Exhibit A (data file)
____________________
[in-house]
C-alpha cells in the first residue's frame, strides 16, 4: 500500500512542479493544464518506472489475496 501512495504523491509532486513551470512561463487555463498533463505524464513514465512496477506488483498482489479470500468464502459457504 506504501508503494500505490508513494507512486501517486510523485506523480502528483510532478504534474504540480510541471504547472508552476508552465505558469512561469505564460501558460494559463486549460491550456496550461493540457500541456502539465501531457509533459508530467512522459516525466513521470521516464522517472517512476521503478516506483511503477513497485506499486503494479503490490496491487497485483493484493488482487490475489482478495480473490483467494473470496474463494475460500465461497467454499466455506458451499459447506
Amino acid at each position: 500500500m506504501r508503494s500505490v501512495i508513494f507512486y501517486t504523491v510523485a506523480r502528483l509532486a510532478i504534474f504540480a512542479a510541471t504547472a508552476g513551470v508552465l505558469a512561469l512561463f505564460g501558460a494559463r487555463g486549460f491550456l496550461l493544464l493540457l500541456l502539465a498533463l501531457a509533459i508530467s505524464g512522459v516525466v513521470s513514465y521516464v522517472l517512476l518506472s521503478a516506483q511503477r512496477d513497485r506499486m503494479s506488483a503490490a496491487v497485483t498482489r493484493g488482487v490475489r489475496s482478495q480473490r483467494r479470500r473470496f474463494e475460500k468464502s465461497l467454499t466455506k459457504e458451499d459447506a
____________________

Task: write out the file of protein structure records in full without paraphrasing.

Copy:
[in-house]
C-alpha cells in the first residue's frame, strides 16, 4: 500500500512542479493544464518506472489475496 501512495504523491509532486513551470512561463487555463498533463505524464513514465512496477506488483498482489479470500468464502459457504 506504501508503494500505490508513494507512486501517486510523485506523480502528483510532478504534474504540480510541471504547472508552476508552465505558469512561469505564460501558460494559463486549460491550456496550461493540457500541456502539465501531457509533459508530467512522459516525466513521470521516464522517472517512476521503478516506483511503477513497485506499486503494479503490490496491487497485483493484493488482487490475489482478495480473490483467494473470496474463494475460500465461497467454499466455506458451499459447506
Amino acid at each position: 500500500m506504501r508503494s500505490v501512495i508513494f507512486y501517486t504523491v510523485a506523480r502528483l509532486a510532478i504534474f504540480a512542479a510541471t504547472a508552476g513551470v508552465l505558469a512561469l512561463f505564460g501558460a494559463r487555463g486549460f491550456l496550461l493544464l493540457l500541456l502539465a498533463l501531457a509533459i508530467s505524464g512522459v516525466v513521470s513514465y521516464v522517472l517512476l518506472s521503478a516506483q511503477r512496477d513497485r506499486m503494479s506488483a503490490a496491487v497485483t498482489r493484493g488482487v490475489r489475496s482478495q480473490r483467494r479470500r473470496f474463494e475460500k468464502s465461497l467454499t466455506k459457504e458451499d459447506a